A recent court filing indicates that the Washington State Attorney General’s Office believes that denying a prospective tenant with a felony conviction is racially discriminatory.
A member of the Attorney General’s Civil Rights Unit served a Consent Decree on Dobler Management Company, a property management firm in Tacoma, after conducting a simulated test on whether the landlord was illegally discriminating against potential tenants.
According to the briefing sent to KTTH’s Todd Herman, in May, the state asked a tester to follow up on a rental property advertisement on Craigslist, which said the apartment complex would automatically deny renters with a felony record. The state’s tester confirmed that the unit was still available and asked if he could apply for the unit despite having a felony conviction. The leasing consultant responded via email that a “felony would be an automatic denial.”
“In denying the tester, the leasing consultant did not consider when the conviction occurred, what the underlying conduct entailed or what the tester had done since the conviction,” the state wrote in a consent decree filed in Pierce County Superior Court.
The state explains that there is a discriminatory link between criminal history and restriction of housing:
“In Washington, racial disparities exist in the criminal justice system. African Americans are arrested, convicted, and incarcerated at higher rates than non-African Americans. As a result, criminal history restrictions on housing justified by a legitimate nondiscriminatory interest and is tailored … a housing provider’s blanket policy prohibiting tenants based on criminal history discriminates based on race or color.”
According to a draft from the AG’s office and a briefing from the attorney representing the property owners, this explanation is based on the Disparate Impact theory. According to the Fair Housing Council of Orange County, the disparate impact theory of discrimination has long been long established in the federal and state judiciaries, dating back to the late 1960s. Herman, however, says that this leads to the assumption that if there are unequal outcomes between races, that tacit racism exists, even without any intent. The Fair Housing Council speculated that the AG’s office moved forward in light of guidance issued by the U.S. Department of Housing and Urban Development in April of this year.
“That guidance, which resulted in part from the Supreme Court’s affirmation of disparate impact, makes clear that discrimination only arises when housing providers have unjustifiable blanket policies regarding an applicant’s criminal background,” the Fair Housing Council wrote in an email. “The guidance suggests that if housing providers do not do a more individualized inquiry into a person’s background, and cannot otherwise show that their actions serve ‘substantial, legitimate, nondiscriminatory interests,” they may be found in violation of the Fair Housing Act.”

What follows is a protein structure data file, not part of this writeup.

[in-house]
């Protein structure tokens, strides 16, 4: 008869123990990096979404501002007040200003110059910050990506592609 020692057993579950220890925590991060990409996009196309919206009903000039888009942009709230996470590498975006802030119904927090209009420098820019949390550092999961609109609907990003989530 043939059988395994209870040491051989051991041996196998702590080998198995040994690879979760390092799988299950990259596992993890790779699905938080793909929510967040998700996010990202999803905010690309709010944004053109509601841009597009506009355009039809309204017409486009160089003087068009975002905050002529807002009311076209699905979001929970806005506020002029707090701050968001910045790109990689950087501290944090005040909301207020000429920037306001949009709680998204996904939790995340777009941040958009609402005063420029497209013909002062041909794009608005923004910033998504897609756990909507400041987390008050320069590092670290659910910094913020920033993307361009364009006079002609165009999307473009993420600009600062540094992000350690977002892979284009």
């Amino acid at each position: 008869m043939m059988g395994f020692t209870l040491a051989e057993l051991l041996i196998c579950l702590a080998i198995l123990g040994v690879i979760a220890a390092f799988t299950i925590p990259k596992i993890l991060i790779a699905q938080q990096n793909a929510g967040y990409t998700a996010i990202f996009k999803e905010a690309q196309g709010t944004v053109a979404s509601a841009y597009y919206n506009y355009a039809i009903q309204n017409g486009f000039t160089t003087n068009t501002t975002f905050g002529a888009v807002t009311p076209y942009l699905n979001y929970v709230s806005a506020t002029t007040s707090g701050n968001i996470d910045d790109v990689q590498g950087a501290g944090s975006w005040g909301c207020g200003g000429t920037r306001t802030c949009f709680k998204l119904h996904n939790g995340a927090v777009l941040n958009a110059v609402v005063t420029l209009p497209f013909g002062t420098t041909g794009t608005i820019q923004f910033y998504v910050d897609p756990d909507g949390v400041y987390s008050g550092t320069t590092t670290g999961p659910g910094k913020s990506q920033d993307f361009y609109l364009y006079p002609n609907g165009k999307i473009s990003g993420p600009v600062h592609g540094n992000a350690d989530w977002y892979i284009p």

The AG’s decree comes on the heels of the Seattle City Council’s renter protection ordinance in August that made it so landlords can no longer choose which tenants they believe will be best. Seattle landlords instead have to choose the first applicant who qualifies. The goal is to prohibit discrimination against people with different forms of payment, such as vouchers and subsidies.
In the case of the State of Washington’s vs. the Pierce County property owner, the AG’s office seeks financial penalties and wants to force property owners into sensitivity training on the issue.
The attorney’s office representing the management company told Herman that there was “absolutely no engagement or outreach” by the AG or any housing regulator on this “novel” theory of liability, adding that the AG Ferguson’s office “began actively and aggressively ‘shopping’ for apartments under the guise that they had felony convictions.”
The defense says that the amended Washington RCW directs that a background check, including a prospective tenant’s “criminal history” is authorized.
Herman likened Ferguson’s standard as a form of blackmail. He says the logic is backward: “You can’t ban felons because there are more African-Americans who are felons. Therefore, if you don’t want felons living in your building, you are a stone-cold racist.”
Herman says the AG is using a “web of dictates” rather than looking to change the standards and deal with the real issues: Getting families back together, increasing graduation rates, etc.
“Is there any concern here in this state at all about why — Why more African-Americans are arrested and charged?” Herman asked. “Or is this the way we’re going to solve the problem, by not letting landlords screen out felons? Which one will solve the problem?”